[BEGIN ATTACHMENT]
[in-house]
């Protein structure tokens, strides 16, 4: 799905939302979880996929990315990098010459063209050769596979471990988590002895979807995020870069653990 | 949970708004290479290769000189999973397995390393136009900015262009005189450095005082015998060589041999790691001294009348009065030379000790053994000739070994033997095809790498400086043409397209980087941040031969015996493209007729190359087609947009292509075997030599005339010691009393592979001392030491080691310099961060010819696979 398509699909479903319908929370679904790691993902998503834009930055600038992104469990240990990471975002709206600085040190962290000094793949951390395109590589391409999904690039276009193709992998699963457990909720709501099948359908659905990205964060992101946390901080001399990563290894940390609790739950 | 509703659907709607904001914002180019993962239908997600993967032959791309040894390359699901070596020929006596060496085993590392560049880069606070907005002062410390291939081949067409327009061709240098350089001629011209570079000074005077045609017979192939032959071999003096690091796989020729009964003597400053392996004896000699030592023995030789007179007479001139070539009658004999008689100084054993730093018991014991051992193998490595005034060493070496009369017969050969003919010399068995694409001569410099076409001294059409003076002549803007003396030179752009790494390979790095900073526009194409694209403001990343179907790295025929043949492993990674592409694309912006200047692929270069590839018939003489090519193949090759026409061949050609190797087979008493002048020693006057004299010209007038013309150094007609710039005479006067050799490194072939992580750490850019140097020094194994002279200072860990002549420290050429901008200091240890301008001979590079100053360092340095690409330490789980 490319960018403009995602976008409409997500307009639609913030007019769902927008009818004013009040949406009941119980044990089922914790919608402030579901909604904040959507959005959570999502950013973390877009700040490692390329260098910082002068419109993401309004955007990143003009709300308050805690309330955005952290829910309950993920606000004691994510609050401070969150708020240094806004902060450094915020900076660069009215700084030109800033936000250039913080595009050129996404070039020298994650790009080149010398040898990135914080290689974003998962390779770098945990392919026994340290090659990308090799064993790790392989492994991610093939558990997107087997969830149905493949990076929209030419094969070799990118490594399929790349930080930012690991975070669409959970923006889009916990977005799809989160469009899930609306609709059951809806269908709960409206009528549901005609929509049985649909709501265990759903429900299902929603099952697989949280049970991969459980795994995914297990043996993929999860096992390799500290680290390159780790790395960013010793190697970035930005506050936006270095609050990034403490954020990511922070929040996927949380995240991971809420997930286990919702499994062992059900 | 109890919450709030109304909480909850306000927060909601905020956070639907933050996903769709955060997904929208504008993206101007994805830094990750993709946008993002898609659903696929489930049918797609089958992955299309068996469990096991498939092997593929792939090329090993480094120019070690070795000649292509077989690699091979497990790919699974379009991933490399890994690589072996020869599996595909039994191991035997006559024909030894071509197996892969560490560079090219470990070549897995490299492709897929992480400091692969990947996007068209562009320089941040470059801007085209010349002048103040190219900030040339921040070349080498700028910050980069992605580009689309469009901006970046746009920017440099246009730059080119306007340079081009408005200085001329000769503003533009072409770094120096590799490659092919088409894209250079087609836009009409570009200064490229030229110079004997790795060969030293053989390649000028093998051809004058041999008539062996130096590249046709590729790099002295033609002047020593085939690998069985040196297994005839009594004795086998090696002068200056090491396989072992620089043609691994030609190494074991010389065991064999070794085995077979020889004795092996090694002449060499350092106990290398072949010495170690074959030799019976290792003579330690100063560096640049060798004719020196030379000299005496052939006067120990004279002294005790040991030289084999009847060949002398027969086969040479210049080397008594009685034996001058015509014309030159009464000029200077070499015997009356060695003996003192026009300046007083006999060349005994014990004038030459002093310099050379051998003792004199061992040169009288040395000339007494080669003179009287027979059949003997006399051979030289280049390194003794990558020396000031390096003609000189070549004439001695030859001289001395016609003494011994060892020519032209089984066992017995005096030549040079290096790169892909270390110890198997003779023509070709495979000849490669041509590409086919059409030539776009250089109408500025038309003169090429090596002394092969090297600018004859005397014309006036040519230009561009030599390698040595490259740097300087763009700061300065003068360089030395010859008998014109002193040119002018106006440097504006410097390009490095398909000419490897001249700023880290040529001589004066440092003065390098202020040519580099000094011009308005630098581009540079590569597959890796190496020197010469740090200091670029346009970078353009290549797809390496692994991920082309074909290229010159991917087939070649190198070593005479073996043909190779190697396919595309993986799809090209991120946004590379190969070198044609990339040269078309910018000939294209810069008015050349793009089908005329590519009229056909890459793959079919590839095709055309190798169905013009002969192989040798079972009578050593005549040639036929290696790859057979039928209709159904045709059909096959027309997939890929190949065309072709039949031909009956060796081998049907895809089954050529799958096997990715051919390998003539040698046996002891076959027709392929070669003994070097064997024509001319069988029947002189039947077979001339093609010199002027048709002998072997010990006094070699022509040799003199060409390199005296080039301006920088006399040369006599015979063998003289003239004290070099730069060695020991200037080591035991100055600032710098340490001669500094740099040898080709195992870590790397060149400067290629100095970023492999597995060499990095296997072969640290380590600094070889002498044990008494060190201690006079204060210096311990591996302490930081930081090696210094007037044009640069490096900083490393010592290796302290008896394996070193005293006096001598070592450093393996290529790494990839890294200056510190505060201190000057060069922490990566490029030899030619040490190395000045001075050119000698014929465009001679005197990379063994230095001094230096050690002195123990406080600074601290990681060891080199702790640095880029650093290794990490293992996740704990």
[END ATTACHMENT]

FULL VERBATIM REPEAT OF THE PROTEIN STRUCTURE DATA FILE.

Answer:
[in-house]
């Protein structure tokens, strides 16, 4: 799905939302979880996929990315990098010459063209050769596979471990988590002895979807995020870069653990 | 949970708004290479290769000189999973397995390393136009900015262009005189450095005082015998060589041999790691001294009348009065030379000790053994000739070994033997095809790498400086043409397209980087941040031969015996493209007729190359087609947009292509075997030599005339010691009393592979001392030491080691310099961060010819696979 398509699909479903319908929370679904790691993902998503834009930055600038992104469990240990990471975002709206600085040190962290000094793949951390395109590589391409999904690039276009193709992998699963457990909720709501099948359908659905990205964060992101946390901080001399990563290894940390609790739950 | 509703659907709607904001914002180019993962239908997600993967032959791309040894390359699901070596020929006596060496085993590392560049880069606070907005002062410390291939081949067409327009061709240098350089001629011209570079000074005077045609017979192939032959071999003096690091796989020729009964003597400053392996004896000699030592023995030789007179007479001139070539009658004999008689100084054993730093018991014991051992193998490595005034060493070496009369017969050969003919010399068995694409001569410099076409001294059409003076002549803007003396030179752009790494390979790095900073526009194409694209403001990343179907790295025929043949492993990674592409694309912006200047692929270069590839018939003489090519193949090759026409061949050609190797087979008493002048020693006057004299010209007038013309150094007609710039005479006067050799490194072939992580750490850019140097020094194994002279200072860990002549420290050429901008200091240890301008001979590079100053360092340095690409330490789980 490319960018403009995602976008409409997500307009639609913030007019769902927008009818004013009040949406009941119980044990089922914790919608402030579901909604904040959507959005959570999502950013973390877009700040490692390329260098910082002068419109993401309004955007990143003009709300308050805690309330955005952290829910309950993920606000004691994510609050401070969150708020240094806004902060450094915020900076660069009215700084030109800033936000250039913080595009050129996404070039020298994650790009080149010398040898990135914080290689974003998962390779770098945990392919026994340290090659990308090799064993790790392989492994991610093939558990997107087997969830149905493949990076929209030419094969070799990118490594399929790349930080930012690991975070669409959970923006889009916990977005799809989160469009899930609306609709059951809806269908709960409206009528549901005609929509049985649909709501265990759903429900299902929603099952697989949280049970991969459980795994995914297990043996993929999860096992390799500290680290390159780790790395960013010793190697970035930005506050936006270095609050990034403490954020990511922070929040996927949380995240991971809420997930286990919702499994062992059900 | 109890919450709030109304909480909850306000927060909601905020956070639907933050996903769709955060997904929208504008993206101007994805830094990750993709946008993002898609659903696929489930049918797609089958992955299309068996469990096991498939092997593929792939090329090993480094120019070690070795000649292509077989690699091979497990790919699974379009991933490399890994690589072996020869599996595909039994191991035997006559024909030894071509197996892969560490560079090219470990070549897995490299492709897929992480400091692969990947996007068209562009320089941040470059801007085209010349002048103040190219900030040339921040070349080498700028910050980069992605580009689309469009901006970046746009920017440099246009730059080119306007340079081009408005200085001329000769503003533009072409770094120096590799490659092919088409894209250079087609836009009409570009200064490229030229110079004997790795060969030293053989390649000028093998051809004058041999008539062996130096590249046709590729790099002295033609002047020593085939690998069985040196297994005839009594004795086998090696002068200056090491396989072992620089043609691994030609190494074991010389065991064999070794085995077979020889004795092996090694002449060499350092106990290398072949010495170690074959030799019976290792003579330690100063560096640049060798004719020196030379000299005496052939006067120990004279002294005790040991030289084999009847060949002398027969086969040479210049080397008594009685034996001058015509014309030159009464000029200077070499015997009356060695003996003192026009300046007083006999060349005994014990004038030459002093310099050379051998003792004199061992040169009288040395000339007494080669003179009287027979059949003997006399051979030289280049390194003794990558020396000031390096003609000189070549004439001695030859001289001395016609003494011994060892020519032209089984066992017995005096030549040079290096790169892909270390110890198997003779023509070709495979000849490669041509590409086919059409030539776009250089109408500025038309003169090429090596002394092969090297600018004859005397014309006036040519230009561009030599390698040595490259740097300087763009700061300065003068360089030395010859008998014109002193040119002018106006440097504006410097390009490095398909000419490897001249700023880290040529001589004066440092003065390098202020040519580099000094011009308005630098581009540079590569597959890796190496020197010469740090200091670029346009970078353009290549797809390496692994991920082309074909290229010159991917087939070649190198070593005479073996043909190779190697396919595309993986799809090209991120946004590379190969070198044609990339040269078309910018000939294209810069008015050349793009089908005329590519009229056909890459793959079919590839095709055309190798169905013009002969192989040798079972009578050593005549040639036929290696790859057979039928209709159904045709059909096959027309997939890929190949065309072709039949031909009956060796081998049907895809089954050529799958096997990715051919390998003539040698046996002891076959027709392929070669003994070097064997024509001319069988029947002189039947077979001339093609010199002027048709002998072997010990006094070699022509040799003199060409390199005296080039301006920088006399040369006599015979063998003289003239004290070099730069060695020991200037080591035991100055600032710098340490001669500094740099040898080709195992870590790397060149400067290629100095970023492999597995060499990095296997072969640290380590600094070889002498044990008494060190201690006079204060210096311990591996302490930081930081090696210094007037044009640069490096900083490393010592290796302290008896394996070193005293006096001598070592450093393996290529790494990839890294200056510190505060201190000057060069922490990566490029030899030619040490190395000045001075050119000698014929465009001679005197990379063994230095001094230096050690002195123990406080600074601290990681060891080199702790640095880029650093290794990490293992996740704990």